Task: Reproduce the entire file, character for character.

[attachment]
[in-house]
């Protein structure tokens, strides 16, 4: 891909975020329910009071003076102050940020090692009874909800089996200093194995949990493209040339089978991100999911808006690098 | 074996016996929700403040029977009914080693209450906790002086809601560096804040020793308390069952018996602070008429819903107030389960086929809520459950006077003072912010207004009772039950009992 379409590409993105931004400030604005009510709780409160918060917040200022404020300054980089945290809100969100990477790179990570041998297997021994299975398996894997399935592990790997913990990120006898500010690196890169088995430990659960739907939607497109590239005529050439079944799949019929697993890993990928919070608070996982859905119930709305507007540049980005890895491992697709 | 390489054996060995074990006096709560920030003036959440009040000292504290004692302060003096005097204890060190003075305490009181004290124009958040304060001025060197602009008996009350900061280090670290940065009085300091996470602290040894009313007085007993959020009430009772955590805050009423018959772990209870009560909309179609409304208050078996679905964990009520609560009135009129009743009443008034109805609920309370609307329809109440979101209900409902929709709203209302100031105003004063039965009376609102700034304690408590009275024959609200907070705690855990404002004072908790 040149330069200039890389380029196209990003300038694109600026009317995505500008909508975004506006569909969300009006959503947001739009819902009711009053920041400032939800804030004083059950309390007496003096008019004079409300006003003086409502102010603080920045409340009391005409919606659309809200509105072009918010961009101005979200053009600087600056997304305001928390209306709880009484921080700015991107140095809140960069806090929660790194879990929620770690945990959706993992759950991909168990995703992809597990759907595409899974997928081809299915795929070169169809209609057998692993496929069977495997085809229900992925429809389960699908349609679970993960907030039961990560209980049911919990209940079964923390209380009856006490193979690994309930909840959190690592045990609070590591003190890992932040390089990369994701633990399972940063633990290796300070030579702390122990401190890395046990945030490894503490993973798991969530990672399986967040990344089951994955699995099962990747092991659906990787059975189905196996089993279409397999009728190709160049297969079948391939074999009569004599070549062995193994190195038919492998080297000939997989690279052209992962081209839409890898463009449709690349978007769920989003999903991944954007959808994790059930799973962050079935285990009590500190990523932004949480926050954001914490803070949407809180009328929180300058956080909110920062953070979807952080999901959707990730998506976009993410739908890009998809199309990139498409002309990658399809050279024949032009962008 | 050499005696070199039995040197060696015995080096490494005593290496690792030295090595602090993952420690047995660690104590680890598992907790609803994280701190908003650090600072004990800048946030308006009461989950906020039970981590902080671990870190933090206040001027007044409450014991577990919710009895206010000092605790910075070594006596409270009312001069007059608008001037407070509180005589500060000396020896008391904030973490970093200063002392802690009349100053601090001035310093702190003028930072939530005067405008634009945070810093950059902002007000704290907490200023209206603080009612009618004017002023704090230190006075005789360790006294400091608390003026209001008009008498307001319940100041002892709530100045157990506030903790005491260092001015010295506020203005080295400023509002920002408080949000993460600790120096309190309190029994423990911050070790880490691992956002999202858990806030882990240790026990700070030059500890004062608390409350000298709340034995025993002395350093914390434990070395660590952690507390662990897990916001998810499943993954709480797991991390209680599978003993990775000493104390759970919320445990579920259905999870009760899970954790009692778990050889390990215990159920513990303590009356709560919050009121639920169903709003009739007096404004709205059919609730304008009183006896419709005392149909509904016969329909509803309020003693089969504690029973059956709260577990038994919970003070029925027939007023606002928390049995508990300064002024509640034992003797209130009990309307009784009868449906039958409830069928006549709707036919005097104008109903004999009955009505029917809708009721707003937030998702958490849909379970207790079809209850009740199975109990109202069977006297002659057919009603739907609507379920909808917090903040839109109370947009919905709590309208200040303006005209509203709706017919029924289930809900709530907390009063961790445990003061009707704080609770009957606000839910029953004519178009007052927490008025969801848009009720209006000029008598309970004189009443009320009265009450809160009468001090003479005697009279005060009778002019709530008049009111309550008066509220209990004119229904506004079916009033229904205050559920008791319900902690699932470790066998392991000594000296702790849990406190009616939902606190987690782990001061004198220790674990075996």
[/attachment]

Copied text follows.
[in-house]
């Protein structure tokens, strides 16, 4: 891909975020329910009071003076102050940020090692009874909800089996200093194995949990493209040339089978991100999911808006690098 | 074996016996929700403040029977009914080693209450906790002086809601560096804040020793308390069952018996602070008429819903107030389960086929809520459950006077003072912010207004009772039950009992 379409590409993105931004400030604005009510709780409160918060917040200022404020300054980089945290809100969100990477790179990570041998297997021994299975398996894997399935592990790997913990990120006898500010690196890169088995430990659960739907939607497109590239005529050439079944799949019929697993890993990928919070608070996982859905119930709305507007540049980005890895491992697709 | 390489054996060995074990006096709560920030003036959440009040000292504290004692302060003096005097204890060190003075305490009181004290124009958040304060001025060197602009008996009350900061280090670290940065009085300091996470602290040894009313007085007993959020009430009772955590805050009423018959772990209870009560909309179609409304208050078996679905964990009520609560009135009129009743009443008034109805609920309370609307329809109440979101209900409902929709709203209302100031105003004063039965009376609102700034304690408590009275024959609200907070705690855990404002004072908790 040149330069200039890389380029196209990003300038694109600026009317995505500008909508975004506006569909969300009006959503947001739009819902009711009053920041400032939800804030004083059950309390007496003096008019004079409300006003003086409502102010603080920045409340009391005409919606659309809200509105072009918010961009101005979200053009600087600056997304305001928390209306709880009484921080700015991107140095809140960069806090929660790194879990929620770690945990959706993992759950991909168990995703992809597990759907595409899974997928081809299915795929070169169809209609057998692993496929069977495997085809229900992925429809389960699908349609679970993960907030039961990560209980049911919990209940079964923390209380009856006490193979690994309930909840959190690592045990609070590591003190890992932040390089990369994701633990399972940063633990290796300070030579702390122990401190890395046990945030490894503490993973798991969530990672399986967040990344089951994955699995099962990747092991659906990787059975189905196996089993279409397999009728190709160049297969079948391939074999009569004599070549062995193994190195038919492998080297000939997989690279052209992962081209839409890898463009449709690349978007769920989003999903991944954007959808994790059930799973962050079935285990009590500190990523932004949480926050954001914490803070949407809180009328929180300058956080909110920062953070979807952080999901959707990730998506976009993410739908890009998809199309990139498409002309990658399809050279024949032009962008 | 050499005696070199039995040197060696015995080096490494005593290496690792030295090595602090993952420690047995660690104590680890598992907790609803994280701190908003650090600072004990800048946030308006009461989950906020039970981590902080671990870190933090206040001027007044409450014991577990919710009895206010000092605790910075070594006596409270009312001069007059608008001037407070509180005589500060000396020896008391904030973490970093200063002392802690009349100053601090001035310093702190003028930072939530005067405008634009945070810093950059902002007000704290907490200023209206603080009612009618004017002023704090230190006075005789360790006294400091608390003026209001008009008498307001319940100041002892709530100045157990506030903790005491260092001015010295506020203005080295400023509002920002408080949000993460600790120096309190309190029994423990911050070790880490691992956002999202858990806030882990240790026990700070030059500890004062608390409350000298709340034995025993002395350093914390434990070395660590952690507390662990897990916001998810499943993954709480797991991390209680599978003993990775000493104390759970919320445990579920259905999870009760899970954790009692778990050889390990215990159920513990303590009356709560919050009121639920169903709003009739007096404004709205059919609730304008009183006896419709005392149909509904016969329909509803309020003693089969504690029973059956709260577990038994919970003070029925027939007023606002928390049995508990300064002024509640034992003797209130009990309307009784009868449906039958409830069928006549709707036919005097104008109903004999009955009505029917809708009721707003937030998702958490849909379970207790079809209850009740199975109990109202069977006297002659057919009603739907609507379920909808917090903040839109109370947009919905709590309208200040303006005209509203709706017919029924289930809900709530907390009063961790445990003061009707704080609770009957606000839910029953004519178009007052927490008025969801848009009720209006000029008598309970004189009443009320009265009450809160009468001090003479005697009279005060009778002019709530008049009111309550008066509220209990004119229904506004079916009033229904205050559920008791319900902690699932470790066998392991000594000296702790849990406190009616939902606190987690782990001061004198220790674990075996």